Common Themes in the Experiences of People Who Are Homeless


Homelessness is a complex issue and every person’s experience is different. However, there are common themes in the experiences of persons who are experiencing homelessness. These themes include: the lack of stable housing, the inability to access affordable housing and/or income to pay rent or mortgage, and the presence of a disabling condition such as substance use disorder, mental illness, or physical disability.

The number of people experiencing homelessness in the United States has risen significantly over the past 25 years due to two trends: a lack of affordable rental housing and an increase in poverty. Both of these factors are connected to the rising cost of living in cities.

People who are homeless experience a range of negative outcomes, including exposure to violence, poor health, and limited access to services such as healthcare, education, employment, and food. The impact of these negative outcomes often extends beyond the individual to whole communities and families, and even to entire regions.

There are a variety of myths and misconceptions around homelessness that make it difficult to find ways to help address the problem. The most common of these myths is the belief that homelessness is a choice and that the unhoused can simply pick themselves up “by their bootstraps.” In fact, this is not true and it ignores the many reasons that people become homeless.

The most common way that people experience homelessness is through a lack of affordable housing. This can be due to a variety of circumstances, such as a loss of employment or an unexpected change in family income. The lack of affordable housing can also be a result of structural issues, such as discrimination or barriers to renting in a given community.

Another way that people experience homelessness is by being forced out of their homes, often as a result of domestic violence or an eviction. This type of homelessness is sometimes known as “chronic” or “unsheltered” homelessness and is typically longer term in nature. People who are chronically unhoused usually have a disabling condition, such as a mental illness or physical disability, that makes it difficult for them to find and keep employment.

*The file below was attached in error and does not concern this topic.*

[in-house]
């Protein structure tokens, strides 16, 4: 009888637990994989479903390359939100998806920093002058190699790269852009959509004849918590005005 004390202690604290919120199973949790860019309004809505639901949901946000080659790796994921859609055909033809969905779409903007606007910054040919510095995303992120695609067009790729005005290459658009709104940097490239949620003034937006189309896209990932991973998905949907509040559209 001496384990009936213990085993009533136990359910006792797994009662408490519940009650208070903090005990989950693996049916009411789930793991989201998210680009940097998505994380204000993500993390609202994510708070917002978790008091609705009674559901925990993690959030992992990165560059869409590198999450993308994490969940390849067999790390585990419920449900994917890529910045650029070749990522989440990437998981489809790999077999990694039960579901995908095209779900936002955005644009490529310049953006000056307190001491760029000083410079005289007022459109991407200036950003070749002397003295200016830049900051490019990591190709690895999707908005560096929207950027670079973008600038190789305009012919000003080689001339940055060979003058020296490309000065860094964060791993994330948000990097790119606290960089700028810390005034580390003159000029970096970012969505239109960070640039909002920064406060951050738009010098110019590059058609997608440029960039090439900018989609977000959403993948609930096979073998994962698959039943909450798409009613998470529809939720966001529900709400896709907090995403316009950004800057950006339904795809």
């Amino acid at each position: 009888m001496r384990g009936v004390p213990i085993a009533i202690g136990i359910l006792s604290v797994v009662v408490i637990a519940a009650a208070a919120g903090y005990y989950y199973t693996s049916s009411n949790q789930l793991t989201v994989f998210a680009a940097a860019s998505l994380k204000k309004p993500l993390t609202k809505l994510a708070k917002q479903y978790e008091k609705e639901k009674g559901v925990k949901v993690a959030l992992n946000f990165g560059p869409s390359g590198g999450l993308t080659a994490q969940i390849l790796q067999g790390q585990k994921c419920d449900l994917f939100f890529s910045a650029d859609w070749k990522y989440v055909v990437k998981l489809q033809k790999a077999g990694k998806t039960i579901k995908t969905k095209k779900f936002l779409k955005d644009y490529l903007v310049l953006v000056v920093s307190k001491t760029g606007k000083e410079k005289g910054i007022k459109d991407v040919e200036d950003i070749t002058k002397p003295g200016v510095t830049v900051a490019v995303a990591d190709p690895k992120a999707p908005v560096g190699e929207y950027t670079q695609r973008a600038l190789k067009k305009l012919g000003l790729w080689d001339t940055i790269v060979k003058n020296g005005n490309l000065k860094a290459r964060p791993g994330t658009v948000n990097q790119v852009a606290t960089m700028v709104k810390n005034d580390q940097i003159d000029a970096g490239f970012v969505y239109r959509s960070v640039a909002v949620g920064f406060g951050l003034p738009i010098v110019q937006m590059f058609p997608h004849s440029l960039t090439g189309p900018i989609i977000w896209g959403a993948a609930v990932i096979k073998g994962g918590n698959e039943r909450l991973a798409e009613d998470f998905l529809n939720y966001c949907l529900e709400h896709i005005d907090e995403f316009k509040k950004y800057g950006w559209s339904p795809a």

Youth homelessness takes on many forms, from children sleeping in crowded shelters to teenage runaways who live in tent encampments in public parks. It can also take less recognizable forms, such as children who double up with relatives and go undetected by authorities.

Regardless of how homelessness is defined, it is clear that the issue is not going away. In New York City, the mayor’s “fair share” approach to sheltering has been met with obstacles and resistance from more affluent neighborhoods who are fighting to keep their neighborhood free of homeless resources. However, the need to house people who are without a home is still great and a broad range of organizations and individuals are working to help those in need. For example, NYLAG provides legal services for clients at a pop-up homeless resource center in Penn Station and a Long Island group is cooking for and delivering meals to homeless people.